The dosage as a herbicide varies according to the weeds, application time, application method, soil condition, etc., but ranges from 0.05 to 50 g per are, preferably 0.1 to 50 g per are.

EXAMPLES

The present invention will now be explained in further detail by showing Examples, Comparative Examples, and Reference Examples, but the scope of the present invention is not, of course, limited to these Examples. The compounds used for comparison are shown in Table 1, and those which are not publicly known are produced as described in Referential Example Nos. 1 to 3.

TABLE 1
__________________________________________________________________________
Compound designation Chemical Formula Remarks
__________________________________________________________________________


##STR9## See Ref. Example 1 for manufacturing

process and properties.

B

##STR10## See Ref. Example 2 for manufacturing

process and properties.

C

##STR11## See Ref. Example 3 for manufacturing

process and properties.

D

##STR12## Disclosed in U.S. Pat. No. 3818026

E

##STR13## Commercial herbicide Oxadiazon

__________________________________________________________________________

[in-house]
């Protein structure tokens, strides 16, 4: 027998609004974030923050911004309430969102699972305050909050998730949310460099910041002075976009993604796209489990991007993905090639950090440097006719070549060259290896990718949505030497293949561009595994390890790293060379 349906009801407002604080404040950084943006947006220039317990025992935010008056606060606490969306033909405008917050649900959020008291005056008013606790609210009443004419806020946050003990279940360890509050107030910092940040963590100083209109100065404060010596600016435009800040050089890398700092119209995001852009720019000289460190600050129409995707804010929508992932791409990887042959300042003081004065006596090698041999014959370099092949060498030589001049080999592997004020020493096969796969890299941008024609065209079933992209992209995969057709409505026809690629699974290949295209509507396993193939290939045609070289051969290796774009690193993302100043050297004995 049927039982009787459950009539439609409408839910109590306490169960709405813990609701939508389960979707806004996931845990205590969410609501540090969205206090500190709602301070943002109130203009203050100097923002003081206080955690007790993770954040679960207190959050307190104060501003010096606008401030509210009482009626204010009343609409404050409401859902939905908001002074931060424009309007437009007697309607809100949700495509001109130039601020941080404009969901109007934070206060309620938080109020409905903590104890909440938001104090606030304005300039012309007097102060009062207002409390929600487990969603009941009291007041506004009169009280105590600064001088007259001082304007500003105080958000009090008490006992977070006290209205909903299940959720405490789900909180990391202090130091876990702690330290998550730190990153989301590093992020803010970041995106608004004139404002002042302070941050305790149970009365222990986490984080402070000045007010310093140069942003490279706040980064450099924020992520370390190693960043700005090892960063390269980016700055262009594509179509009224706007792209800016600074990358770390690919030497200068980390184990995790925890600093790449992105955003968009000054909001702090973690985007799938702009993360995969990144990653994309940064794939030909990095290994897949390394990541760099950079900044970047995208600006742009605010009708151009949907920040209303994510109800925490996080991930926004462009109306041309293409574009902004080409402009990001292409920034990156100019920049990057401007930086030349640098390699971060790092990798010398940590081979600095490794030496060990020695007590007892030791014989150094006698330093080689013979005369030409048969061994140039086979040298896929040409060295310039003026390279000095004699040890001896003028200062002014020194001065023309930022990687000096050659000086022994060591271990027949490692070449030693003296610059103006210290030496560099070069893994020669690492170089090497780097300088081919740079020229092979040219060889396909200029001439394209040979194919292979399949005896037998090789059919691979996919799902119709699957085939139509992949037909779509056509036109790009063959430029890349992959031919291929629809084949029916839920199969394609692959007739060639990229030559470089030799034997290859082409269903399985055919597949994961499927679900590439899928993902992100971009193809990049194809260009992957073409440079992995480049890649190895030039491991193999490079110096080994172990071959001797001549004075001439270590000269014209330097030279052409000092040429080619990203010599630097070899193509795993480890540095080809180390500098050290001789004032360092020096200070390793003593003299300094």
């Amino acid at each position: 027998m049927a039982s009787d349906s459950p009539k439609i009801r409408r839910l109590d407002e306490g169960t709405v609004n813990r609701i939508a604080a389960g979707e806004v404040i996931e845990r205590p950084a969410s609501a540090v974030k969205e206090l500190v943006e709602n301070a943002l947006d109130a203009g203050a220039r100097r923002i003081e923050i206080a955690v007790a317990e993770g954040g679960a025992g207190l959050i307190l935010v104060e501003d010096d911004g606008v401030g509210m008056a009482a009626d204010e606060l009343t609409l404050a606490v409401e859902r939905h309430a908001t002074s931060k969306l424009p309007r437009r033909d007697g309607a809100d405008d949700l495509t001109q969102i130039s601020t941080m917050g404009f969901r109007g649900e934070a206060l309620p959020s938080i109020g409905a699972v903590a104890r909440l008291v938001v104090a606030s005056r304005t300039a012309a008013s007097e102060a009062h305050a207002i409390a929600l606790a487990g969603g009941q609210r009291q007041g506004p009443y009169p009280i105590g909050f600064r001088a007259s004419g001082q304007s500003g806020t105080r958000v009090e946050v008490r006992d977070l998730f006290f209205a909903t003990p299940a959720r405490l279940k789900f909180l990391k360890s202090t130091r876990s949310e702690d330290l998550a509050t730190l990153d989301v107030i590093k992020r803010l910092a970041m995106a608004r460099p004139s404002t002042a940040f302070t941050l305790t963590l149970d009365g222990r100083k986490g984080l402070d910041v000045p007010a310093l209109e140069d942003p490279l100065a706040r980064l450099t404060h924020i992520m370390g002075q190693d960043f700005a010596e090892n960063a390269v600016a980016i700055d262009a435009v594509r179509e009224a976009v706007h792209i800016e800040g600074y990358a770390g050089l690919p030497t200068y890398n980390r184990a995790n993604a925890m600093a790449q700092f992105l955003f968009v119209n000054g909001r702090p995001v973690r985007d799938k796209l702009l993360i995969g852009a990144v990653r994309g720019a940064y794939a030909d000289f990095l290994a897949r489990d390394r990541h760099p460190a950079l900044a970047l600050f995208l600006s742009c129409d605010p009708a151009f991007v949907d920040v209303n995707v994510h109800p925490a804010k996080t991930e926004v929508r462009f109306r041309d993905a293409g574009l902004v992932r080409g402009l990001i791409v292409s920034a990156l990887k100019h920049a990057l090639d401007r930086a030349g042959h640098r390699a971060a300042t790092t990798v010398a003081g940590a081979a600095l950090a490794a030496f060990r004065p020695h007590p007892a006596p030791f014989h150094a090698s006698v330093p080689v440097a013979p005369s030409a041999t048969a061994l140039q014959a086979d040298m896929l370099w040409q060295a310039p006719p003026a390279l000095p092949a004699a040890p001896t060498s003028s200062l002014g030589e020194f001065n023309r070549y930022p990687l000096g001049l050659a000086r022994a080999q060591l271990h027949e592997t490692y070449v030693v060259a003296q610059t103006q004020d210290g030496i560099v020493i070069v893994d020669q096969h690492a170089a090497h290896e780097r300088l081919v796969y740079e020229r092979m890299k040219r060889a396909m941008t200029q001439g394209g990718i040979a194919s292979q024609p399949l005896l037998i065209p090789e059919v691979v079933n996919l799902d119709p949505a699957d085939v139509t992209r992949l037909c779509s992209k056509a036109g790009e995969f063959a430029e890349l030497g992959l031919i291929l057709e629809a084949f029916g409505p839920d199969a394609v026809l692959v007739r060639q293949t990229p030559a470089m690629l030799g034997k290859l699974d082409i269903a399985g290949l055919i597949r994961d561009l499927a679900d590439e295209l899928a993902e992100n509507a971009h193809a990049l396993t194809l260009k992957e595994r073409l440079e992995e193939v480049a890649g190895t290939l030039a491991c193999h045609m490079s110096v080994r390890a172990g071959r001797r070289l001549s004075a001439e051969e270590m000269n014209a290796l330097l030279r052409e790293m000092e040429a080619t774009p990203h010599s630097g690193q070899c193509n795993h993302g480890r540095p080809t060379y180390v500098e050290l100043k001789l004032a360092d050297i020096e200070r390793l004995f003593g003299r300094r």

Referential Example 1

(Process for producing Compound A)

A compound 5-t-butyl-3-(2-fluoro-5-isopropoxyphenyl)-1,3,4-oxadiazol-2-one was obtained in the form of crystal having a melting point of 67°-68.5° C., from p-fluorophenol as a starting material, in almost the same process as that used for the production of the compound according to the invention. The resultant compound was stirred in methylene chloride in the presence of anhydrous aluminum chloride to give 5-t-butyl-3-(2-fluoro-5-hydroxy-phenyl)-1,3,4-oxadiazol-2-one. This compound was alkylated with propargyl bromide to give 5-t-butyl-3-(2-fluoro-5-propargyloxyphenyl)-1,3,4-oxadiazol-2-one having a melting point of 80°-81° C. The structure was confirmed by NMR spectrum, mass spectrum, and IR spectrum.

Referential Example 2 (Process for producing Compound B)

The compound 5-t-butyl-3-(4-fluoro-3-isopropoxyphenyl)-1,3,4-oxadiazol-2-one (m.p. 72.5°-74° C.) was obtained as an intermediate from o-fluorophenol as a starting material, in almost the same process as that used for Referential Example 1. Subsequently this compound was made into the desired product 5-t-butyl-3-(4-fluoro-3-propargyloxyphenyl)-1,3,4-oxadiazol-2-one having a melting point of 87°-90° C. The structure was confirmed by NMR spectrum and IR spectrum.

Referential Example 3 (Process for producing Compound C)

The intermediate 5-t-butyl-3-(4-fluoro-3-isopropoxyphenyl)-1,3,4-oxadiazol-2-one obtained in Referential Example 2 was reacted with sulfuryl chloride in methylene chloride as a solvent, to give 5-t-butyl-3-(2-chloro-4-fluoro-5-isopropoxyphenyl)-1,3,4-oxadiazol-2-one having a melting point of 67°-69° C. Subsequently, this compound was made into the desired product 5-t-butyl-3-(2-chloro-4-fluoro-5-propargyloxyphenyl)-1,3,4-oxadiazo-1-2-on e having a melting point of 114.5°-117° C. The structure was confirmed by NMR spectrum and IR spectrum.

Example 1